Monday, October 15, 2012, and I awoke to emails and news reports saying that Norodom Sihanouk, former monarch of Cambodia, who stepped down in favor of his son Norodom Sihamoni in 2004, died of a heart attack on Monday in Beijing where he’d gone for medical treatment.
Sihanouk will be honored by his countrymen and remembered by many for many things; playboy, filmmaker, musician, mercurial personality, one of the founders of the non-aligned movement. But, I will remember him for more personal reasons.
When I went to Phnom Penh in 2002 as American Ambassador, he was king, having made a deal with the government of Prime Minister Hun Sen to return to the throne. Given his feeling that the CIA was behind the 1970 coup by Lon Nol which overthrew him, I didn’t expect to have very good relations with him. It turned out not to be the case.
|Singing with Prince Norodom Sirivuth's combo. Sirivuth|
is Sihanouk's younger brother. This was at one of Sihanouk's
infamous all-night dinners.
I found him an engaging and fascinating individual, and thoroughly enjoyed my audiences with him; listening to his accounts of historical figures of the 1950s and 1960s, people with whom he knew intimately. Although they were sometimes a strain on the system, I also enjoyed his all-night dinner parties that ran from seven pm until the early morning hours, and at which he’d dance and sing and entertain his guests. Sihanouk was both simple and complex. I’m convinced that he loved his country, and always sought to do what he felt was best for it. He enjoyed life to the fullest. But, he was a product of contrasting eras; on the one hand, the ancient Khmer royal traditions, on the other, the modern, fast-moving twentieth century. He seemed equally at home in both.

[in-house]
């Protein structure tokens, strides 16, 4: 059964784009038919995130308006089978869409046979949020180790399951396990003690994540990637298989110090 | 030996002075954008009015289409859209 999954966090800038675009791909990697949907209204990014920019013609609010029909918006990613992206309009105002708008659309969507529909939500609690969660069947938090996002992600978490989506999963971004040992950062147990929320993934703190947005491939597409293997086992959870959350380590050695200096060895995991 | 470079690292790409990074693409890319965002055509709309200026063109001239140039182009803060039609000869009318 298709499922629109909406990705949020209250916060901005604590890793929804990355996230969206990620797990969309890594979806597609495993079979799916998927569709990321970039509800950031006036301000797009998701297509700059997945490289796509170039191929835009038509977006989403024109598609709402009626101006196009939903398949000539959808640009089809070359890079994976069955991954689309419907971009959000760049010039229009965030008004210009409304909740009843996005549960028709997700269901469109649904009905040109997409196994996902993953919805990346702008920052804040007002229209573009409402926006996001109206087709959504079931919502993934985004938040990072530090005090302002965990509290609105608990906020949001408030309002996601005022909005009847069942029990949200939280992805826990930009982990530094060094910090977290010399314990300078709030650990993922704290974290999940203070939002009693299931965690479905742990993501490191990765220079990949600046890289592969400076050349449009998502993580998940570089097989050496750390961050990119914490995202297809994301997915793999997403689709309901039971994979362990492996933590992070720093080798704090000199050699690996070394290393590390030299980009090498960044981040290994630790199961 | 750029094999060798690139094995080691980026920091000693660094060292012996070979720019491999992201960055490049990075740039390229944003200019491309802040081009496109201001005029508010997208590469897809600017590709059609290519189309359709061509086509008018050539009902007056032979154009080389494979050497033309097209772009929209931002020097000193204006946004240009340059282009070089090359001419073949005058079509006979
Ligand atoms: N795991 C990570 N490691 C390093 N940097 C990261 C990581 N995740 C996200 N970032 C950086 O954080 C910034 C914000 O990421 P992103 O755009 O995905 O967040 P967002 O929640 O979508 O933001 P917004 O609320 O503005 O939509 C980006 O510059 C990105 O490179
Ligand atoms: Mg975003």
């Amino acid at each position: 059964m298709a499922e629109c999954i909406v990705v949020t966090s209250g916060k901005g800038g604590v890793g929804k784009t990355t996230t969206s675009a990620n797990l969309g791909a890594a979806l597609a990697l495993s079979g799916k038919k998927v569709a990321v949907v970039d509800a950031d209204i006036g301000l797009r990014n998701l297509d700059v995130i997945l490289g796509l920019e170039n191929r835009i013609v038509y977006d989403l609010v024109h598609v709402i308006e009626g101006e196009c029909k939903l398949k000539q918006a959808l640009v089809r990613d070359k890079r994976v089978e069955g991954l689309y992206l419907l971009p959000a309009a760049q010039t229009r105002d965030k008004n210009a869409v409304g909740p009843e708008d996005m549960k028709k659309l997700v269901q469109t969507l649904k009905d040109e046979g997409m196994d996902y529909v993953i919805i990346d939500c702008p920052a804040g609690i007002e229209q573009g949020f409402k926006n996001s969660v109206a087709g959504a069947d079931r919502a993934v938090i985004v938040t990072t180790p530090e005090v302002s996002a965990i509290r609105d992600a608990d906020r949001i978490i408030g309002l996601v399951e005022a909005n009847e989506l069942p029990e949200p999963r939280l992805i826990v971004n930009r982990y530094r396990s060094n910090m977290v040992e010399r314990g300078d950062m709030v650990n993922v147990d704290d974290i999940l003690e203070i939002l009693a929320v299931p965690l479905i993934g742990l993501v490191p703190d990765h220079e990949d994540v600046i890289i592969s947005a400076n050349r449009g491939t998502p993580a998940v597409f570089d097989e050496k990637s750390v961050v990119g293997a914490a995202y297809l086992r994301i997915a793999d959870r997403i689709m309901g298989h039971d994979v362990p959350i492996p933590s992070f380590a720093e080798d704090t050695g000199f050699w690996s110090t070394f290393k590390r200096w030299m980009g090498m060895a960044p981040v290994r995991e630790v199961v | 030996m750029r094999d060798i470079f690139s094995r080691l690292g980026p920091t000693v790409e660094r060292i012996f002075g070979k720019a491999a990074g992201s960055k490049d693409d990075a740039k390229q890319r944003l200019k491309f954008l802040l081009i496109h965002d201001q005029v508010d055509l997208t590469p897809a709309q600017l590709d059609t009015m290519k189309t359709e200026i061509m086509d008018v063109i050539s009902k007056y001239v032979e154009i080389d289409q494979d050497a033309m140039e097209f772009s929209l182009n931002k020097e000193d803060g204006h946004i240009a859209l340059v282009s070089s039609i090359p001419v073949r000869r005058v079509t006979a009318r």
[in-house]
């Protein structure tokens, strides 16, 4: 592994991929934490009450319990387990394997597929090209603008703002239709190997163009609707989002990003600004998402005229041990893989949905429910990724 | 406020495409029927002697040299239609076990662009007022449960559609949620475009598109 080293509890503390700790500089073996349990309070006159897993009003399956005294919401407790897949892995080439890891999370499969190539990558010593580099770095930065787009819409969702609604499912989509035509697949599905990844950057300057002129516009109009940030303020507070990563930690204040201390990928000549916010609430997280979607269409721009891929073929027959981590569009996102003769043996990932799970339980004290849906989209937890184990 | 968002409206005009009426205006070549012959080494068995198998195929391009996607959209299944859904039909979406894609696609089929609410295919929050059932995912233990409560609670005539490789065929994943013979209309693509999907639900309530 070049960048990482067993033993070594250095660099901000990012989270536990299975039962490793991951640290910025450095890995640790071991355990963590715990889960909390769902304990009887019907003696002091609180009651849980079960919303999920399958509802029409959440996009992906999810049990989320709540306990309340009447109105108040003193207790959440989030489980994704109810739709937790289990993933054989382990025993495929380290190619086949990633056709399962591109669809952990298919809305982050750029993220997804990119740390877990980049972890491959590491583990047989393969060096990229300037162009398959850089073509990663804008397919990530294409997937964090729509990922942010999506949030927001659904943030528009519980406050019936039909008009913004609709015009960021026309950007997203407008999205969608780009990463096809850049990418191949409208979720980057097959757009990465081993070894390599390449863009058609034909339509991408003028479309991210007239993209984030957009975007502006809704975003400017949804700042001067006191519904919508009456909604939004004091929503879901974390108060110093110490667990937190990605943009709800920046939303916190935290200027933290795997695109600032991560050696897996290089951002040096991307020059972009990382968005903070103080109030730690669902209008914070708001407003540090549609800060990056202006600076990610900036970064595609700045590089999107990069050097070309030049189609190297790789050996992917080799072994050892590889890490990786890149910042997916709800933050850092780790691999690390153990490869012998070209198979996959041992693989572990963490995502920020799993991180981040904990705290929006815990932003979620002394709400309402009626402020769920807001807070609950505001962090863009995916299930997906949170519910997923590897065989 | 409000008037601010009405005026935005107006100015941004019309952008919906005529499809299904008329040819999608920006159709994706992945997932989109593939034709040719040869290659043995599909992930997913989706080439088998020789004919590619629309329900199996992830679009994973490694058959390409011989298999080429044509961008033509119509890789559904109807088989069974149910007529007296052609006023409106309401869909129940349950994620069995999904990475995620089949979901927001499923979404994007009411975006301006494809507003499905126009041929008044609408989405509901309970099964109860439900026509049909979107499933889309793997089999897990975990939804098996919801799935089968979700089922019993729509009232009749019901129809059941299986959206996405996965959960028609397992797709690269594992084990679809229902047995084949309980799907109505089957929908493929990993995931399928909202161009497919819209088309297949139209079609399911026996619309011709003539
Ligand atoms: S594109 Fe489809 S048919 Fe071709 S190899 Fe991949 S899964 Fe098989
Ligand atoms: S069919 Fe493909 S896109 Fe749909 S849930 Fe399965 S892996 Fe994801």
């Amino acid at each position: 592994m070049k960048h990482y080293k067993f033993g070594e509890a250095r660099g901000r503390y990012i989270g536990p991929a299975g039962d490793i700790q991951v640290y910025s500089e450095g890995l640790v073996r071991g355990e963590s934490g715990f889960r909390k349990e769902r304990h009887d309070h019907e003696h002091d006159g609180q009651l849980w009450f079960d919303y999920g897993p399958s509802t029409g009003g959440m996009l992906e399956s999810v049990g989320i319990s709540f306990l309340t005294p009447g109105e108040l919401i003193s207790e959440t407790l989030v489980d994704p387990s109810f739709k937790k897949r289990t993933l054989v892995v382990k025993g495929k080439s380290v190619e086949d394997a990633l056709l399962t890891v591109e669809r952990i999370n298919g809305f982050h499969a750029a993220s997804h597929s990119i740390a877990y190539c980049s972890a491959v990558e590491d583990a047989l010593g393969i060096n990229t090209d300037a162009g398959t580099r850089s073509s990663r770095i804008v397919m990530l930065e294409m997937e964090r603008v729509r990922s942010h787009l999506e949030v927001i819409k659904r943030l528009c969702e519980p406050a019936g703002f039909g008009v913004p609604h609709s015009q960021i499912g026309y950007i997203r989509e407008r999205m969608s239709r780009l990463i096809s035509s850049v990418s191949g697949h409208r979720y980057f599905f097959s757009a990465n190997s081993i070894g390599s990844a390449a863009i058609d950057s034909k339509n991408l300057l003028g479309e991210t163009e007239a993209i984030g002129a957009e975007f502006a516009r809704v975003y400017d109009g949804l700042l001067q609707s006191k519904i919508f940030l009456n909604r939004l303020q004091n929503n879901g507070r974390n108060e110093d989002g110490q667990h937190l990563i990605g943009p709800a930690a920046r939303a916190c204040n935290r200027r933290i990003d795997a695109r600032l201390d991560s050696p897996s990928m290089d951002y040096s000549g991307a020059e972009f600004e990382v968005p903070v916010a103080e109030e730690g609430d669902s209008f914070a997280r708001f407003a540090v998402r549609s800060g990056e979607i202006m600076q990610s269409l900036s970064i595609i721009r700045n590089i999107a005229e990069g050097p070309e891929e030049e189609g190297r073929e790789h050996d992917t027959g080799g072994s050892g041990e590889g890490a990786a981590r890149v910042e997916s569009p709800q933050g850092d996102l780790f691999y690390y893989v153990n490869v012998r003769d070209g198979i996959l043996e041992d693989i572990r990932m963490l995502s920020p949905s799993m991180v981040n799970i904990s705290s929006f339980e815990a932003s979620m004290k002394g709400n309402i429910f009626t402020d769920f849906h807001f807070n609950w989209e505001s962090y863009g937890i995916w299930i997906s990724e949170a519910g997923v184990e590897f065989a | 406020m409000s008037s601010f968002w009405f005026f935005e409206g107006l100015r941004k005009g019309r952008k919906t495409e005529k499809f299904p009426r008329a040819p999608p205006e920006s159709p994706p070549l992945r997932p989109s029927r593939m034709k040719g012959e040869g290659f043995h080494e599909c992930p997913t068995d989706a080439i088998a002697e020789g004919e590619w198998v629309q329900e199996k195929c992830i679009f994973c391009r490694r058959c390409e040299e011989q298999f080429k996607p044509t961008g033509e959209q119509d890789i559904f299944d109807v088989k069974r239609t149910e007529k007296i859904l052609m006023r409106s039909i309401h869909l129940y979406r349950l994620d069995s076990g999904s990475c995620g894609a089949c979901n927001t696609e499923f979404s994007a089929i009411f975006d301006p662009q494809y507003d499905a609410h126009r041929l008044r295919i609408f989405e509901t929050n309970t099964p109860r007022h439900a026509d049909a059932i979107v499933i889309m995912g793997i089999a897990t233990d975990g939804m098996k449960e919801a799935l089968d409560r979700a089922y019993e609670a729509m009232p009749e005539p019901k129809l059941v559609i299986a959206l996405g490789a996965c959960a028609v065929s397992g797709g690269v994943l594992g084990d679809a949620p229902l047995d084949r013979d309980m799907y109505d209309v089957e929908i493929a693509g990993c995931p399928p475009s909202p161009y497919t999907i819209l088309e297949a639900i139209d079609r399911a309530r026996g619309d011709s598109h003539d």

Sadly, only those who follow events in Southeast Asia, or who are students of history, will pay much attention to his passing. In today’s age of globalization, economic meltdown, Middle East turmoil, and international terrorism, he is not a player of significance. But, history is a continuum; and as we view the mosaic of our history, present, future, and past; he is one bright tile.
I will certainly never forget the fascinating conversations I had with him from 2002 until my departure from Cambodia in 2005. It was like a college symposium in international relations, and so much more. He was a man of many and varied interests and was always willing to share his insights with those who cared to listen.
May he rest in peace.